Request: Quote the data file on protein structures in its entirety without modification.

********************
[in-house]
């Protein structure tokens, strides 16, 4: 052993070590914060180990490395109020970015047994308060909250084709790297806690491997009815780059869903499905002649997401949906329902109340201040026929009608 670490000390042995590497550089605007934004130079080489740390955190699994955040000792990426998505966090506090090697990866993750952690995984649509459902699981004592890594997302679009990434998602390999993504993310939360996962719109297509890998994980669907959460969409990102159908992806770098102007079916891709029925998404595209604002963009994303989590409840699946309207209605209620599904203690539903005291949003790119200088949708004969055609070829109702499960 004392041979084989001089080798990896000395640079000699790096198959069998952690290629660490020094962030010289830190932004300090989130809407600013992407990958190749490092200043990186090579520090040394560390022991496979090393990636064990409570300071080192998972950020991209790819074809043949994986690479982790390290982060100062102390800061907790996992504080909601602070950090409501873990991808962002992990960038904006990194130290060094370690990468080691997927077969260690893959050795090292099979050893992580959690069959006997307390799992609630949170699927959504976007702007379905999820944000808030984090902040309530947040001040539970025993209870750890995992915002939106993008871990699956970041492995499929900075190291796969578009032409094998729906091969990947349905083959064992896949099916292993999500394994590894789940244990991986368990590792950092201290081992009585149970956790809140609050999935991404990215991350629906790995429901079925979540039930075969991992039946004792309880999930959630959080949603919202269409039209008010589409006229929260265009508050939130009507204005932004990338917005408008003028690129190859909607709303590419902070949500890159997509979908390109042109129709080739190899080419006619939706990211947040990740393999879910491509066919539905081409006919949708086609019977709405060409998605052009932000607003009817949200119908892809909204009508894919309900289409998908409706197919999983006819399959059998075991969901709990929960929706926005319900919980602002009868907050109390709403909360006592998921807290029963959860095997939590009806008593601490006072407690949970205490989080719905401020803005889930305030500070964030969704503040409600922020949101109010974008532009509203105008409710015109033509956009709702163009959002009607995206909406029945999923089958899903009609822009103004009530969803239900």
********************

[in-house]
């Protein structure tokens, strides 16, 4: 052993070590914060180990490395109020970015047994308060909250084709790297806690491997009815780059869903499905002649997401949906329902109340201040026929009608 670490000390042995590497550089605007934004130079080489740390955190699994955040000792990426998505966090506090090697990866993750952690995984649509459902699981004592890594997302679009990434998602390999993504993310939360996962719109297509890998994980669907959460969409990102159908992806770098102007079916891709029925998404595209604002963009994303989590409840699946309207209605209620599904203690539903005291949003790119200088949708004969055609070829109702499960 004392041979084989001089080798990896000395640079000699790096198959069998952690290629660490020094962030010289830190932004300090989130809407600013992407990958190749490092200043990186090579520090040394560390022991496979090393990636064990409570300071080192998972950020991209790819074809043949994986690479982790390290982060100062102390800061907790996992504080909601602070950090409501873990991808962002992990960038904006990194130290060094370690990468080691997927077969260690893959050795090292099979050893992580959690069959006997307390799992609630949170699927959504976007702007379905999820944000808030984090902040309530947040001040539970025993209870750890995992915002939106993008871990699956970041492995499929900075190291796969578009032409094998729906091969990947349905083959064992896949099916292993999500394994590894789940244990991986368990590792950092201290081992009585149970956790809140609050999935991404990215991350629906790995429901079925979540039930075969991992039946004792309880999930959630959080949603919202269409039209008010589409006229929260265009508050939130009507204005932004990338917005408008003028690129190859909607709303590419902070949500890159997509979908390109042109129709080739190899080419006619939706990211947040990740393999879910491509066919539905081409006919949708086609019977709405060409998605052009932000607003009817949200119908892809909204009508894919309900289409998908409706197919999983006819399959059998075991969901709990929960929706926005319900919980602002009868907050109390709403909360006592998921807290029963959860095997939590009806008593601490006072407690949970205490989080719905401020803005889930305030500070964030969704503040409600922020949101109010974008532009509203105008409710015109033509956009709702163009959002009607995206909406029945999923089958899903009609822009103004009530969803239900």